Chilean Authorities Appear to Allow Erasure of Art Collective’s Work
PEN America says it’s part of disturbing trend of attacks on artistic expression in Latin America
FOR IMMEDIATE RELEASE
(New York, NY) – An artists’ group in Chile has effectively had its work ‘erased’ this week, purportedly with the tacit approval of government authorities, and has received a growing number of threats against their work raising awareness of the impacts of COVID-19. PEN America today decried law enforcement efforts to censor the work of Delight Lab as an attack on artistic freedom, and said it was part of a disturbing trend of Chile’s growing hostility towards freedom of expression during the coronavirus crisis.
In an attempt to raise awareness about the thousands of people affected by COVID-19 who have not received adequate treatment, Delight Lab had been conducting a series of “proyectorazo” actions in Santiago, projecting visuals and text on public spaces. On May 18, they screened the word hambre, or hunger, on the Telefónica building in downtown Santiago. The next day, they displayed the words humanidad and solidaridad (humanity and solidarity), but shortly thereafter, a vehicle apparently under police escort directed floodlights at the building, effectively “erasing” Delight Lab’s artwork.
“Following a number of artistic interventions meant to inspire hope and solidarity in the face of COVID-19, members of Delight Lab have instead found themselves fearing for their physical safety,” said Julie Trebault, director of the Artists at Risk Connection (ARC) at PEN America. “The threats these artists have been receiving are deplorable attempts to silence and intimidate artists at a time when they and their work are more important than ever. Chilean authorities’ apparent involvement in Delight Lab’s censorship also indicates that this is part of a growing trend of restricting free expression during the pandemic. We condemn the harassment of Delight Lab and call on the Chilean government to both cease any censorship efforts and take strides to protect artists from violence and intimidation.”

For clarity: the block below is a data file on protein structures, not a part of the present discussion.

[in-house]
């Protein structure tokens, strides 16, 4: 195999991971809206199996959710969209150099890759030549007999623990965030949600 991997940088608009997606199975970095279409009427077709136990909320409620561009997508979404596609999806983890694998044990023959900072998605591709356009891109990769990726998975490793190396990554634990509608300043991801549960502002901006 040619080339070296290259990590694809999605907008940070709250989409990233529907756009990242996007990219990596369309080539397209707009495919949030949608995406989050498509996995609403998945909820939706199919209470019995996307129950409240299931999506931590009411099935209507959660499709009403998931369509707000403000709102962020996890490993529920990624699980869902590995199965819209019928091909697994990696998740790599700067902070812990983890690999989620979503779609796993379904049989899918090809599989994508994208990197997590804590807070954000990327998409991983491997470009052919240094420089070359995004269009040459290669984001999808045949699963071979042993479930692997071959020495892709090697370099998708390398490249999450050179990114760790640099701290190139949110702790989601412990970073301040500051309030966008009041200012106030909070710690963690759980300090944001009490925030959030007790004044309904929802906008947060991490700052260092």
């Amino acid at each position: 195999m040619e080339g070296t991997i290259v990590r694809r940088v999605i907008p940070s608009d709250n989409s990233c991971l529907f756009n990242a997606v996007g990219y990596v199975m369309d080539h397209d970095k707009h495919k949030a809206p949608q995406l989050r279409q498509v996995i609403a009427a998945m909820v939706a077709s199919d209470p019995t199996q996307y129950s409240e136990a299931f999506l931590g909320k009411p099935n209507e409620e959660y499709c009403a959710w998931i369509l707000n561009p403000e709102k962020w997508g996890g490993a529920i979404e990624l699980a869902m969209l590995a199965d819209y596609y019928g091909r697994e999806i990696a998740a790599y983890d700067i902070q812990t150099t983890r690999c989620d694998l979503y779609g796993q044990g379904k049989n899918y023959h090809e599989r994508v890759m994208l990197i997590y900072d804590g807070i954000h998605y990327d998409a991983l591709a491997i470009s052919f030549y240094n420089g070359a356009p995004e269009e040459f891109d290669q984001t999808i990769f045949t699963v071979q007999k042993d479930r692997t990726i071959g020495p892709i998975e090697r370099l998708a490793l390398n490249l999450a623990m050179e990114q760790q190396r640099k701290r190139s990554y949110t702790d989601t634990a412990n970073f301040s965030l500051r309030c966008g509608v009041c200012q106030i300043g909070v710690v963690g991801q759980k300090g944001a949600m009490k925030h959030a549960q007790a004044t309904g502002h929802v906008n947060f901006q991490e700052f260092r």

After the light displays, members of Delight Lab received emails and messages on social media attacking them. Their photos were circulated online, including sensitive information including ID numbers, addresses, and other private data. Delight Lab’s Instagram account was reportedly hacked and deleted. Diego Schalper, a member of the right wing party Renovación Nacional, described the artists as “miserable people,” calling for those behind the projections to be investigated and prosecuted.
In recent months, especially during the COVID-19 crisis, there has been a trend of growing censorship and repression of creative expression in Chile and other Latin American countries. In Chile, government attacks on freedom of expression have been exacerbated in the wake of massive and unexpected social upheaval that started in November 2019 and has continued recently despite the lockdown.
PEN America leads the Artists at Risk Connection (ARC), a program dedicated to assisting imperiled artists and fortifying the field of organizations that support them. The first episode of ARC’s monthly podcast, “¡El Arte no Calla!” discusses the state of artistic freedom in Chile today. If you or someone you know is an artist at risk, contact ARC here.